Good vibrations could build wind turbines cheaper

No, the Beach Boys haven’t launched a green energy business – tests are taking place to see whether vibrations can be used to embed wind turbine bases on sea beds […]

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By Vicky Ellis

No, the Beach Boys haven’t launched a green energy business – tests are taking place to see whether vibrations can be used to embed wind turbine bases on sea beds more cheaply.

Researchers hope this could cut the costs, risks and noise emissions of offshore monopile installations in future European offshore wind projects.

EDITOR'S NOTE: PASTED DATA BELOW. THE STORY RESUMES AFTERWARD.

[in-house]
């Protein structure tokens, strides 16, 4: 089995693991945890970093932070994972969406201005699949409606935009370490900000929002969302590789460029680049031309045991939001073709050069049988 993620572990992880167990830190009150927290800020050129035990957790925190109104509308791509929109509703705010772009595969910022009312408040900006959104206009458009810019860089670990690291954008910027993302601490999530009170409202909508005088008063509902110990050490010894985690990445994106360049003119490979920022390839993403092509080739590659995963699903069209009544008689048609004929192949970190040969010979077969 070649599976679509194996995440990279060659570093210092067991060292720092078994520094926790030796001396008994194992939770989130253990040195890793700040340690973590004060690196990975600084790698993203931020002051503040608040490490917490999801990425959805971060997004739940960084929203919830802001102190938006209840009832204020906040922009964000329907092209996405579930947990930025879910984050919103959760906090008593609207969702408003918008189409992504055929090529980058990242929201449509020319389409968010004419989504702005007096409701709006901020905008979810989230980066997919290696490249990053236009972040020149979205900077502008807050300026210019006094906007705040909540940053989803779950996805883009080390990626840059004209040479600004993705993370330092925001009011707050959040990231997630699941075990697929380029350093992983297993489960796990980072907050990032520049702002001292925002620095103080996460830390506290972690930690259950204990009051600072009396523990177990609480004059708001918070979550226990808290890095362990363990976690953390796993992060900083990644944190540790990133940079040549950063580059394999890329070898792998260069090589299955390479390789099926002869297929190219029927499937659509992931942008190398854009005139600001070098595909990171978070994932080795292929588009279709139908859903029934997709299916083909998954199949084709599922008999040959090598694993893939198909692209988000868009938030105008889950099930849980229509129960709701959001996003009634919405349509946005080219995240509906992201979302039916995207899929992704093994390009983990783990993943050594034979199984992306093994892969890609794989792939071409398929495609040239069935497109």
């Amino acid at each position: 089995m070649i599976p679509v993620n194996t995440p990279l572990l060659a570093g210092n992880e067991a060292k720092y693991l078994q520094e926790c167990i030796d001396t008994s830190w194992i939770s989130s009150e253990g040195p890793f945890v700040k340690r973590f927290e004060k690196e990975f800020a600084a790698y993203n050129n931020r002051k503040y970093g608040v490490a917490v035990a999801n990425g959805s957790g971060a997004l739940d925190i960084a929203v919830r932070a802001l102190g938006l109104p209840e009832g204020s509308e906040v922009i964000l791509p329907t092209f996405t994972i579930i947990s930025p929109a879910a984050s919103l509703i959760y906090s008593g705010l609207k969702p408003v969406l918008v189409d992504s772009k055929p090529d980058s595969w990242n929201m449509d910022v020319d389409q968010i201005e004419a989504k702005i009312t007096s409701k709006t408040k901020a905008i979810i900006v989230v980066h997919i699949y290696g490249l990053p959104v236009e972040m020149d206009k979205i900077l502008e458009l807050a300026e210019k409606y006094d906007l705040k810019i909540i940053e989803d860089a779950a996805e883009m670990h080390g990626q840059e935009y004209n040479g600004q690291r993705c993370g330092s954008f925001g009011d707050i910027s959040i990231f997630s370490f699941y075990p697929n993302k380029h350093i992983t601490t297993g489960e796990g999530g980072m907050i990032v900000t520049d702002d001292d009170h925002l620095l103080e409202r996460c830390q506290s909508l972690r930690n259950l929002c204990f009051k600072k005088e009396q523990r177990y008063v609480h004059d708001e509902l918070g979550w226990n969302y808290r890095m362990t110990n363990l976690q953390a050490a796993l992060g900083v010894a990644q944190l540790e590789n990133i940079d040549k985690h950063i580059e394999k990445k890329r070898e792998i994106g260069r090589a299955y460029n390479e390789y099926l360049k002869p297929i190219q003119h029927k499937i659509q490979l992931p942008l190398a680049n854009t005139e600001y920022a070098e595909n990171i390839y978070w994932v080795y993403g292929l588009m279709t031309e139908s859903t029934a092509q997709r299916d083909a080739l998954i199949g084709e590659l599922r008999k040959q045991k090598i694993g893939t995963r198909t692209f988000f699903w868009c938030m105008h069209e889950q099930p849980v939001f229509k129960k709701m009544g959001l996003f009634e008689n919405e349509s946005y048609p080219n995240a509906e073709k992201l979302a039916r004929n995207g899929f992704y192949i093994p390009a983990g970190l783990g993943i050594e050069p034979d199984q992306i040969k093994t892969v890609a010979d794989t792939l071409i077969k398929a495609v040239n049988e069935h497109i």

RWE Innogy, DONG Energy, EnBW, E.ON and Vattenfall are behind the one year tests set to start onshore near Cuxhaven on the German North Sea coast.

In May they will drill three bases into the ground using the new vibrations method and three with the conventional hammering, then compare the results.

The EUR 6 million budget is partly funded by carbon reduction company the Carbon Trust’s Offshore Wind Accelerator.

Jan Matthiesen of the Carbon Trust said: “The use of vibration piling has been predicted, and partly demonstrated in selected offshore applications, to decrease the piling time by more than half of that required for impact hammer driving. Innovations such as these can reduce costs significantly for the whole offshore wind industry.”